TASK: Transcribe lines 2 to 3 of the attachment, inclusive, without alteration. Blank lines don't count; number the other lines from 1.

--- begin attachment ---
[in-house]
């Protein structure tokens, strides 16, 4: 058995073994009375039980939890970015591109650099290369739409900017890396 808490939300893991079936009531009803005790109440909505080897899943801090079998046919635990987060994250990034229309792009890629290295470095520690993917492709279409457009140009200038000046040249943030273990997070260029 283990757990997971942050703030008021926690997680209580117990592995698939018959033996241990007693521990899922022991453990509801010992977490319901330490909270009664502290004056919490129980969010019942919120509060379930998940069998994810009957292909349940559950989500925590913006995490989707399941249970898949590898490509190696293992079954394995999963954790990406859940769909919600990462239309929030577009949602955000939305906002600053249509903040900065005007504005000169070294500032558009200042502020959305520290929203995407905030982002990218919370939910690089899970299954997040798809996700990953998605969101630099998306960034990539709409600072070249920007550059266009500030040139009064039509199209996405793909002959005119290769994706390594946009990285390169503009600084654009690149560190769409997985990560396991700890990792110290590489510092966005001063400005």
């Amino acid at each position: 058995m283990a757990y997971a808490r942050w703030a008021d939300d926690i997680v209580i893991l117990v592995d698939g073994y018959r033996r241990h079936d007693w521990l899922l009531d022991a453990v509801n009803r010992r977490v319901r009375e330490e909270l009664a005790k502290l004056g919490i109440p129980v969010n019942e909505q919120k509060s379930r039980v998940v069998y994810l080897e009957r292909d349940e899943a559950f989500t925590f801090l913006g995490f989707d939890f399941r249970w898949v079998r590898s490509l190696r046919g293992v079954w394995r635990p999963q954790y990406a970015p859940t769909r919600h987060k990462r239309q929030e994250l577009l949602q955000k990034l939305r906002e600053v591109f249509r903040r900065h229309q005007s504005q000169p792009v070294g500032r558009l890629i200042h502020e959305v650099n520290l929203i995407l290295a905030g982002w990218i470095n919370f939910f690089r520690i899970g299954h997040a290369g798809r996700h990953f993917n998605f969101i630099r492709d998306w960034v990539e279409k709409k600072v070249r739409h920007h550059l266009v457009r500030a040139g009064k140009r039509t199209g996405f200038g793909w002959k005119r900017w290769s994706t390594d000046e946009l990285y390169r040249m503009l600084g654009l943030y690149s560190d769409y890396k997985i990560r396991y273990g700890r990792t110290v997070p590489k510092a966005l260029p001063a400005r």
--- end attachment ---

């Protein structure tokens, strides 16, 4: 058995073994009375039980939890970015591109650099290369739409900017890396 808490939300893991079936009531009803005790109440909505080897899943801090079998046919635990987060994250990034229309792009890629290295470095520690993917492709279409457009140009200038000046040249943030273990997070260029 283990757990997971942050703030008021926690997680209580117990592995698939018959033996241990007693521990899922022991453990509801010992977490319901330490909270009664502290004056919490129980969010019942919120509060379930998940069998994810009957292909349940559950989500925590913006995490989707399941249970898949590898490509190696293992079954394995999963954790990406859940769909919600990462239309929030577009949602955000939305906002600053249509903040900065005007504005000169070294500032558009200042502020959305520290929203995407905030982002990218919370939910690089899970299954997040798809996700990953998605969101630099998306960034990539709409600072070249920007550059266009500030040139009064039509199209996405793909002959005119290769994706390594946009990285390169503009600084654009690149560190769409997985990560396991700890990792110290590489510092966005001063400005």
């Amino acid at each position: 058995m283990a757990y997971a808490r942050w703030a008021d939300d926690i997680v209580i893991l117990v592995d698939g073994y018959r033996r241990h079936d007693w521990l899922l009531d022991a453990v509801n009803r010992r977490v319901r009375e330490e909270l009664a005790k502290l004056g919490i109440p129980v969010n019942e909505q919120k509060s379930r039980v998940v069998y994810l080897e009957r292909d349940e899943a559950f989500t925590f801090l913006g995490f989707d939890f399941r249970w898949v079998r590898s490509l190696r046919g293992v079954w394995r635990p999963q954790y990406a970015p859940t769909r919600h987060k990462r239309q929030e994250l577009l949602q955000k990034l939305r906002e600053v591109f249509r903040r900065h229309q005007s504005q000169p792009v070294g500032r558009l890629i200042h502020e959305v650099n520290l929203i995407l290295a905030g982002w990218i470095n919370f939910f690089r520690i899970g299954h997040a290369g798809r996700h990953f993917n998605f969101i630099r492709d998306w960034v990539e279409k709409k600072v070249r739409h920007h550059l266009v457009r500030a040139g009064k140009r039509t199209g996405f200038g793909w002959k005119r900017w290769s994706t390594d000046e946009l990285y390169r040249m503009l600084g654009l943030y690149s560190d769409y890396k997985i990560r396991y273990g700890r990792t110290v997070p590489k510092a966005l260029p001063a400005r």